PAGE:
Slanghoek

Slanghoek_feat

The First Ascent of South Africa’s Biggest Wall – by Hilton Davies

In the late 1970s the great South African climber Dave Cheesmond had written about the three great and unclimbed amphitheatres of the Cape –Klein Winterhoek Amphitheatre, Upper Milner Amphitheatre and Slanghoek Amphitheatre. Dave was a climbing god to the whole world (well, about twenty of us) and my teenage brothers -David and John -and I were captivated.

Brother David and I had failed in making the first ascent of Klein Winterhoek Amphitheatre in 1980. In a stupendous heatwave we had packed up our nuts, hexes and slings, high up at the great roofs and retreated to await milder conditions and the invention of cams.
The enormous overhanging amphitheatre of Slanghoek –the biggest in South Africa -had repelled some very good teams. Tony Dick, Jonathan Fisher and others had all turned at the same highpoint six pitches up. In May 1998 David, Alan Ross and I had our first crack at the daunting wall. We got to the same highpoint and began to understand the magnitude and the dread.

In 2002 Matthew Sim joined David and I in our quest to get up this huge and improbable cliff that appeared intent on collapsing into its undercut belly. We began by hacking a way through the dense forest and constructing a platform at the base of the wall for a campsite. We pitched a tent and it remained there for a year. Many of our great friends helped by ferrying in loads of gear and supplies.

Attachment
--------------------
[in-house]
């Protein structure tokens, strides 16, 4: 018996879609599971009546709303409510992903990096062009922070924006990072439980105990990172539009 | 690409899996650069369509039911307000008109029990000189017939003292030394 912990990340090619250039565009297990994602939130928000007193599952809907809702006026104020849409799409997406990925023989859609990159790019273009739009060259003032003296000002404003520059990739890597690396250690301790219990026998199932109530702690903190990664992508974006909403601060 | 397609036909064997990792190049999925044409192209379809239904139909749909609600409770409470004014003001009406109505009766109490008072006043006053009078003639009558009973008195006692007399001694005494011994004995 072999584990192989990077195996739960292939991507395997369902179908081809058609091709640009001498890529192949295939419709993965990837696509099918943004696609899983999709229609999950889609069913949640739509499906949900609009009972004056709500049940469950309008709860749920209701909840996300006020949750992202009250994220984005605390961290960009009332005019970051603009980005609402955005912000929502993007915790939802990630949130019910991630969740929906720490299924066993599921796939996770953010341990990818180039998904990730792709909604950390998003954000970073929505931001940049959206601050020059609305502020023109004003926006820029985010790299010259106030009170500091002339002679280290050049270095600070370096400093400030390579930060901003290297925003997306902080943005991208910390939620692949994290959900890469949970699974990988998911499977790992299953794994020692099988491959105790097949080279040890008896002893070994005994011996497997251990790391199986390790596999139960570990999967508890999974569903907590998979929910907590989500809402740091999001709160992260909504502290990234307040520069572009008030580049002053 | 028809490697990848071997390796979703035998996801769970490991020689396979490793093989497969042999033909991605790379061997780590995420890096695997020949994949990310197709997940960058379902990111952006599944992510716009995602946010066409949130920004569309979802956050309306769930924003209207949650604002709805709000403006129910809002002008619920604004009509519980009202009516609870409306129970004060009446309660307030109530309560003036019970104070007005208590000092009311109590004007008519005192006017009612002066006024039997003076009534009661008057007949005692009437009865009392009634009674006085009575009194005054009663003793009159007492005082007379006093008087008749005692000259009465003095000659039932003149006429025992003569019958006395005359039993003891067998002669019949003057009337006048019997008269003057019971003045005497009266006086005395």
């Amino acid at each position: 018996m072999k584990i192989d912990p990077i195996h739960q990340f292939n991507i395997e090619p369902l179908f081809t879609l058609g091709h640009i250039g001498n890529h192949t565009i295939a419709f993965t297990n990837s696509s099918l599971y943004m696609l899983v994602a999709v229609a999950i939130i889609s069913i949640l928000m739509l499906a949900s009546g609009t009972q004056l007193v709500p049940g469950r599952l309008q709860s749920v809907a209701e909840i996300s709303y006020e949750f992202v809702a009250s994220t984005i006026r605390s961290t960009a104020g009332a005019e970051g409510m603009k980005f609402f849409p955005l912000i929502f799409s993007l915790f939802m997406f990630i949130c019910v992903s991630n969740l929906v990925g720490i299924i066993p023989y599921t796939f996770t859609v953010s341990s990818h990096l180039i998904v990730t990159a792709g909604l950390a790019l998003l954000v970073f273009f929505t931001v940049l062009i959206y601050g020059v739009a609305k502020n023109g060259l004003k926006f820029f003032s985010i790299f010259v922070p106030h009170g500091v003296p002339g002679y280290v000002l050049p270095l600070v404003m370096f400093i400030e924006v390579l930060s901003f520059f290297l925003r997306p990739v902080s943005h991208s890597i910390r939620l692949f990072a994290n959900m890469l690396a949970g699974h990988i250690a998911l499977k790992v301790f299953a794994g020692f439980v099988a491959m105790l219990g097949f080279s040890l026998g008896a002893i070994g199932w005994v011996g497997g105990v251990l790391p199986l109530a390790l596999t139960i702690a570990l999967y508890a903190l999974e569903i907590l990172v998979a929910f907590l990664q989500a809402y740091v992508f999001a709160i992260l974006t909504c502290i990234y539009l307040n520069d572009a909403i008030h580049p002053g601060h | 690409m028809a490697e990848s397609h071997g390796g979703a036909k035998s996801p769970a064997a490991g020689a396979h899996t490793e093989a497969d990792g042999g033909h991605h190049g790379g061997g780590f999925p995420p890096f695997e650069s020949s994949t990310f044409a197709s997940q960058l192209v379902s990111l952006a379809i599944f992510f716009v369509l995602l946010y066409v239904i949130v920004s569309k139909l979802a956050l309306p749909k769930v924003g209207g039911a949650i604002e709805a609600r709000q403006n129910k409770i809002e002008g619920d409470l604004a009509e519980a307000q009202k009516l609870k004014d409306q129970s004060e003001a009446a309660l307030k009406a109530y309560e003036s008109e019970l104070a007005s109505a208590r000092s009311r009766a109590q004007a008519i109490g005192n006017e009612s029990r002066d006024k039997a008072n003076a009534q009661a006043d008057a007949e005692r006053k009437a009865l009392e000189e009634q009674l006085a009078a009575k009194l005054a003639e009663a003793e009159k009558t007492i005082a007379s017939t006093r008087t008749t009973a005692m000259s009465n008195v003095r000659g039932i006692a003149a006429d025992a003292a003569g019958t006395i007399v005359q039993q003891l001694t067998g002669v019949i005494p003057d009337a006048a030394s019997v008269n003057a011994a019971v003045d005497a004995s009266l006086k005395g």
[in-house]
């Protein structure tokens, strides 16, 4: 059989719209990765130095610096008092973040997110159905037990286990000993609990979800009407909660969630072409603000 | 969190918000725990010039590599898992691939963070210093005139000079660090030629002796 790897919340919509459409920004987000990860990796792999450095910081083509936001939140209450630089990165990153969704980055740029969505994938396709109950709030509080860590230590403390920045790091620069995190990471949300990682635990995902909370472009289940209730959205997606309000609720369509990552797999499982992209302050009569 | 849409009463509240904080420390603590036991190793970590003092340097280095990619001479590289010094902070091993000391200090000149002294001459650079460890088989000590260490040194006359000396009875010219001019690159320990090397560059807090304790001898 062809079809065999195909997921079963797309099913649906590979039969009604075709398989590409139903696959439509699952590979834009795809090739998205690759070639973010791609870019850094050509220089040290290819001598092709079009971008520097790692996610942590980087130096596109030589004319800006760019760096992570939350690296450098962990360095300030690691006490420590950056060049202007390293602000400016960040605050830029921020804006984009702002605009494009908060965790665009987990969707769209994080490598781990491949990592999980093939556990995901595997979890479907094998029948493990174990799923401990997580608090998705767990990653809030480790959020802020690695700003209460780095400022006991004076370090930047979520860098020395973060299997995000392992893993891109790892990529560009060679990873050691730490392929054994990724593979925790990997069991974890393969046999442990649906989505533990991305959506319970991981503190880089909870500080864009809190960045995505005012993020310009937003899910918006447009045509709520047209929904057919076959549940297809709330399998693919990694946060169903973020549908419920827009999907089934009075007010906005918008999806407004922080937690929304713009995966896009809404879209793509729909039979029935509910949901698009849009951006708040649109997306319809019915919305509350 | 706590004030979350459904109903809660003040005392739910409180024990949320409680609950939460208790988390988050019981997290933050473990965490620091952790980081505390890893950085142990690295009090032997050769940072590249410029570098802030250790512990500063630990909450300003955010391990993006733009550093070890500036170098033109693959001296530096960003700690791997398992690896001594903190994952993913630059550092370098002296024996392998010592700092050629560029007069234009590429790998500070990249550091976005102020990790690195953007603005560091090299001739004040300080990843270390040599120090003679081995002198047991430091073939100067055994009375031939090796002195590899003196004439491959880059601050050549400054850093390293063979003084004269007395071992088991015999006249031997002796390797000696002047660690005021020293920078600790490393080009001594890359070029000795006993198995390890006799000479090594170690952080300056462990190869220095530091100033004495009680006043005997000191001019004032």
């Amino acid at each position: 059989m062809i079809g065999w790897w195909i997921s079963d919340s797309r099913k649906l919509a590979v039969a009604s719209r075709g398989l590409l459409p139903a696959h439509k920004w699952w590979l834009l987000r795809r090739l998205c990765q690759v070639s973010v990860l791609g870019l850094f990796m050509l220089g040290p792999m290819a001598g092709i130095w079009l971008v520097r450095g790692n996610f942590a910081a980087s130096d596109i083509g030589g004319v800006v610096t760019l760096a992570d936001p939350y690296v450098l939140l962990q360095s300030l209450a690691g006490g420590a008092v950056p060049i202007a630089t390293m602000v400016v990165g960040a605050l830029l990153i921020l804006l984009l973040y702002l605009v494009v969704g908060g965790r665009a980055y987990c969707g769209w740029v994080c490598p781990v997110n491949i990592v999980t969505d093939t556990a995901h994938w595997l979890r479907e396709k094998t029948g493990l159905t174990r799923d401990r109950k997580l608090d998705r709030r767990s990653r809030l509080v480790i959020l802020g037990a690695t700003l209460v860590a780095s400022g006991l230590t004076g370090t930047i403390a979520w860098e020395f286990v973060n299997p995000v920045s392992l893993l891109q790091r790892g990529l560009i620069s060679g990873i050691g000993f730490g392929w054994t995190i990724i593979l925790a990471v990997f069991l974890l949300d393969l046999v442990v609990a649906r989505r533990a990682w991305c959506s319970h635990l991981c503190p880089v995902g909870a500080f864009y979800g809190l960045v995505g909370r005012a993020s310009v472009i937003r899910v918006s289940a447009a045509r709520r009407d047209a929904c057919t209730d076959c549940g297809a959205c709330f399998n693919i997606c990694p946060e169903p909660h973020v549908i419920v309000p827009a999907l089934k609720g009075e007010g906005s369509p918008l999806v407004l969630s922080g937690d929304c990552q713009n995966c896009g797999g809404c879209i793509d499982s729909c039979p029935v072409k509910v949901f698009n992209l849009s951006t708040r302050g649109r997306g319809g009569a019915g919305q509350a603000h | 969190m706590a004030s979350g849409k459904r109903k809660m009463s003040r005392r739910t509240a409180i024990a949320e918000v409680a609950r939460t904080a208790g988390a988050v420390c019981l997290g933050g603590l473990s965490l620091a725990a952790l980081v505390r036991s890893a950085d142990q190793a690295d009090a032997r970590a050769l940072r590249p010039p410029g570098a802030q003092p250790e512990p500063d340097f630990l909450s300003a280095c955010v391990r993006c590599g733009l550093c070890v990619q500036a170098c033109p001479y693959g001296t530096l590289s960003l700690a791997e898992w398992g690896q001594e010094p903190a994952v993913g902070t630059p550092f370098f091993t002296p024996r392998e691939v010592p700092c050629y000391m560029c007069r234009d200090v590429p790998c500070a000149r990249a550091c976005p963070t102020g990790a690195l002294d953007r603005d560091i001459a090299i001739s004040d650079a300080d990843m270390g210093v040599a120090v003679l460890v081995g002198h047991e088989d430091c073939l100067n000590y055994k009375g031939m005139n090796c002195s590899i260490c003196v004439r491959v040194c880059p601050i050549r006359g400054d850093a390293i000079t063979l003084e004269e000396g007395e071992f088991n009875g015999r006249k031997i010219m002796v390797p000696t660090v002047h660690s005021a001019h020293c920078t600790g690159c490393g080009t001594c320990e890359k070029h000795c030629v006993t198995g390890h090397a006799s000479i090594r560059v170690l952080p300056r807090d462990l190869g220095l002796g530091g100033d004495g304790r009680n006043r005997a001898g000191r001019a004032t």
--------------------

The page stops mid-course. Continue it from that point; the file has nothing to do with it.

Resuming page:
2002 was a busy year for all of us. David’s business –Mountain Mail Order –kept him on the trot. Matthew and I had our own demands. None of us could afford a spell away, and so the big project was chewed in two-and three-day weekend trips. We would speed out to Slanghoek, charge up the huge approach, jumar fixed ropes, climb new ground, place some bolts and fix new ropes, descend, go home, repeat. It was hard and we had many incidents and accidents. Over the course of the year we made 13 trips to get the job done.
Somewhere along the line Matthew had broken a leg on another mountain and was out for a bit. David and I did a trip where about 15 pitches up we got ourselves into deep space trouble. We had overhanging loose rock, poor gear, and a belay stance that consisted of a handjam. A series of scary manoeuvres and then some tricky abseils off a wire nut here and there got us back to sanity.

Even though there are not that many lead bolts (excluding belay bolts), placing them while on lead using the heavy Hilti TE6 drill was no easy thing. Sometimes a whole trip only achieved one pitch. But that is not how we started. We began with a hand drill kit where the drill bit is a cylinder with teeth, and it is part of the final bolt placement. It was a nightmare. The red and orange Slanghoek rock is immensely hard and one hand-drilled bolt would take a couple of hours of hammering. The purchase of the TE6 was critical to getting up the wall.